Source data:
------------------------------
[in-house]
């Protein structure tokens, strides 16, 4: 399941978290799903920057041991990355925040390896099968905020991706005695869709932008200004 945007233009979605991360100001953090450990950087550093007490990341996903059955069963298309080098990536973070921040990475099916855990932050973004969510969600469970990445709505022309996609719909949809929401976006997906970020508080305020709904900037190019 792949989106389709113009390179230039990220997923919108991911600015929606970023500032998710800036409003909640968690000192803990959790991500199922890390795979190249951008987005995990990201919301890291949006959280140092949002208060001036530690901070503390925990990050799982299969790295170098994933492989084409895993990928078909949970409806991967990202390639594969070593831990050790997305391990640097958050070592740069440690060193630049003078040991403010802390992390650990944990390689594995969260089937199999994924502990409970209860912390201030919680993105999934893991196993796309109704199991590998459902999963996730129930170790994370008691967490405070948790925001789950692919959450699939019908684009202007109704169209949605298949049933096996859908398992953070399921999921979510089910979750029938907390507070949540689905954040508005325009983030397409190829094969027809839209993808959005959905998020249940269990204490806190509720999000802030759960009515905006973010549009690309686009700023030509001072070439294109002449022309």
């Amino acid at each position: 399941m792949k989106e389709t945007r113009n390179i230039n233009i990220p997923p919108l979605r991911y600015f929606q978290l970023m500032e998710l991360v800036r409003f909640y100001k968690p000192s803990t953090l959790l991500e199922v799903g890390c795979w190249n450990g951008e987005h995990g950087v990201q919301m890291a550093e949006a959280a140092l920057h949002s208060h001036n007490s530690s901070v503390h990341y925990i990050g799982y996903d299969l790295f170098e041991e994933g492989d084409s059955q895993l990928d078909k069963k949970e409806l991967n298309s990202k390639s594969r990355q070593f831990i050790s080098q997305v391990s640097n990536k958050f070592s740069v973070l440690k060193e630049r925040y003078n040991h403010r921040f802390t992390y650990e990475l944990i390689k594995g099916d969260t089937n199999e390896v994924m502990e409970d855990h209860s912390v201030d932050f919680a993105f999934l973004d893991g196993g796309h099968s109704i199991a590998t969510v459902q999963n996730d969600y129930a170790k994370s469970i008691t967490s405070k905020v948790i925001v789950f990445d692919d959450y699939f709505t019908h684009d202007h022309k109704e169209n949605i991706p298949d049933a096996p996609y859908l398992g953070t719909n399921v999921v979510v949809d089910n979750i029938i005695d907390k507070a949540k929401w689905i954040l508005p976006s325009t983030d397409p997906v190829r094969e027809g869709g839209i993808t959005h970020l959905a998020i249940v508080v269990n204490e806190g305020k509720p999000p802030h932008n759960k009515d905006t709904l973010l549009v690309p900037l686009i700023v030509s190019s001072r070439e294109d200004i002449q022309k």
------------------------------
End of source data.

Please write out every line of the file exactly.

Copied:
[in-house]
């Protein structure tokens, strides 16, 4: 399941978290799903920057041991990355925040390896099968905020991706005695869709932008200004 945007233009979605991360100001953090450990950087550093007490990341996903059955069963298309080098990536973070921040990475099916855990932050973004969510969600469970990445709505022309996609719909949809929401976006997906970020508080305020709904900037190019 792949989106389709113009390179230039990220997923919108991911600015929606970023500032998710800036409003909640968690000192803990959790991500199922890390795979190249951008987005995990990201919301890291949006959280140092949002208060001036530690901070503390925990990050799982299969790295170098994933492989084409895993990928078909949970409806991967990202390639594969070593831990050790997305391990640097958050070592740069440690060193630049003078040991403010802390992390650990944990390689594995969260089937199999994924502990409970209860912390201030919680993105999934893991196993796309109704199991590998459902999963996730129930170790994370008691967490405070948790925001789950692919959450699939019908684009202007109704169209949605298949049933096996859908398992953070399921999921979510089910979750029938907390507070949540689905954040508005325009983030397409190829094969027809839209993808959005959905998020249940269990204490806190509720999000802030759960009515905006973010549009690309686009700023030509001072070439294109002449022309």
């Amino acid at each position: 399941m792949k989106e389709t945007r113009n390179i230039n233009i990220p997923p919108l979605r991911y600015f929606q978290l970023m500032e998710l991360v800036r409003f909640y100001k968690p000192s803990t953090l959790l991500e199922v799903g890390c795979w190249n450990g951008e987005h995990g950087v990201q919301m890291a550093e949006a959280a140092l920057h949002s208060h001036n007490s530690s901070v503390h990341y925990i990050g799982y996903d299969l790295f170098e041991e994933g492989d084409s059955q895993l990928d078909k069963k949970e409806l991967n298309s990202k390639s594969r990355q070593f831990i050790s080098q997305v391990s640097n990536k958050f070592s740069v973070l440690k060193e630049r925040y003078n040991h403010r921040f802390t992390y650990e990475l944990i390689k594995g099916d969260t089937n199999e390896v994924m502990e409970d855990h209860s912390v201030d932050f919680a993105f999934l973004d893991g196993g796309h099968s109704i199991a590998t969510v459902q999963n996730d969600y129930a170790k994370s469970i008691t967490s405070k905020v948790i925001v789950f990445d692919d959450y699939f709505t019908h684009d202007h022309k109704e169209n949605i991706p298949d049933a096996p996609y859908l398992g953070t719909n399921v999921v979510v949809d089910n979750i029938i005695d907390k507070a949540k929401w689905i954040l508005p976006s325009t983030d397409p997906v190829r094969e027809g869709g839209i993808t959005h970020l959905a998020i249940v508080v269990n204490e806190g305020k509720p999000p802030h932008n759960k009515d905006t709904l973010l549009v690309p900037l686009i700023v030509s190019s001072r070439e294109d200004i002449q022309k």